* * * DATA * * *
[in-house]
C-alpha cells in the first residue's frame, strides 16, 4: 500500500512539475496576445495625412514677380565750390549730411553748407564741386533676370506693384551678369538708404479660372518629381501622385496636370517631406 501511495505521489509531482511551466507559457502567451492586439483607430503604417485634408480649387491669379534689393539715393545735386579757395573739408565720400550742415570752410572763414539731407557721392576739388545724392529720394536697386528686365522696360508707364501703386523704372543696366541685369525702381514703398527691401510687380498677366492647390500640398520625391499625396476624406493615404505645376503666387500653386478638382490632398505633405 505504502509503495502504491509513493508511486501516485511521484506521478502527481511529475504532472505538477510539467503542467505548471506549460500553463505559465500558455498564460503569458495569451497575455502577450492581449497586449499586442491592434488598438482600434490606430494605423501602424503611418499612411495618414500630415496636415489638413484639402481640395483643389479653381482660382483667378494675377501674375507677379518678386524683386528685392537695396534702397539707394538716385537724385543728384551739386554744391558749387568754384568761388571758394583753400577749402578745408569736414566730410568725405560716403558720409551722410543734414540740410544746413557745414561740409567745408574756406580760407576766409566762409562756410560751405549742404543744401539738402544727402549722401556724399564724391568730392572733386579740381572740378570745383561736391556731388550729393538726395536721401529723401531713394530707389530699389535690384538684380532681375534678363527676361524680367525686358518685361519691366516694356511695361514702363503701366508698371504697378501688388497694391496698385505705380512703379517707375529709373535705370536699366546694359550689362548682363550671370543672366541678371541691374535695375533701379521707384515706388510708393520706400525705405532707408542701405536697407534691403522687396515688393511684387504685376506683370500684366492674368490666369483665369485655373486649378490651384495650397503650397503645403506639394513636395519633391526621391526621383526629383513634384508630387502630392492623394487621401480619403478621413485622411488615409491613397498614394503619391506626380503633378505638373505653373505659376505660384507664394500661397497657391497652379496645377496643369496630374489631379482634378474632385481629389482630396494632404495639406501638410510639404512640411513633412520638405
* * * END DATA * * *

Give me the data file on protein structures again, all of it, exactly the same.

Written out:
[in-house]
C-alpha cells in the first residue's frame, strides 16, 4: 500500500512539475496576445495625412514677380565750390549730411553748407564741386533676370506693384551678369538708404479660372518629381501622385496636370517631406 501511495505521489509531482511551466507559457502567451492586439483607430503604417485634408480649387491669379534689393539715393545735386579757395573739408565720400550742415570752410572763414539731407557721392576739388545724392529720394536697386528686365522696360508707364501703386523704372543696366541685369525702381514703398527691401510687380498677366492647390500640398520625391499625396476624406493615404505645376503666387500653386478638382490632398505633405 505504502509503495502504491509513493508511486501516485511521484506521478502527481511529475504532472505538477510539467503542467505548471506549460500553463505559465500558455498564460503569458495569451497575455502577450492581449497586449499586442491592434488598438482600434490606430494605423501602424503611418499612411495618414500630415496636415489638413484639402481640395483643389479653381482660382483667378494675377501674375507677379518678386524683386528685392537695396534702397539707394538716385537724385543728384551739386554744391558749387568754384568761388571758394583753400577749402578745408569736414566730410568725405560716403558720409551722410543734414540740410544746413557745414561740409567745408574756406580760407576766409566762409562756410560751405549742404543744401539738402544727402549722401556724399564724391568730392572733386579740381572740378570745383561736391556731388550729393538726395536721401529723401531713394530707389530699389535690384538684380532681375534678363527676361524680367525686358518685361519691366516694356511695361514702363503701366508698371504697378501688388497694391496698385505705380512703379517707375529709373535705370536699366546694359550689362548682363550671370543672366541678371541691374535695375533701379521707384515706388510708393520706400525705405532707408542701405536697407534691403522687396515688393511684387504685376506683370500684366492674368490666369483665369485655373486649378490651384495650397503650397503645403506639394513636395519633391526621391526621383526629383513634384508630387502630392492623394487621401480619403478621413485622411488615409491613397498614394503619391506626380503633378505638373505653373505659376505660384507664394500661397497657391497652379496645377496643369496630374489631379482634378474632385481629389482630396494632404495639406501638410510639404512640411513633412520638405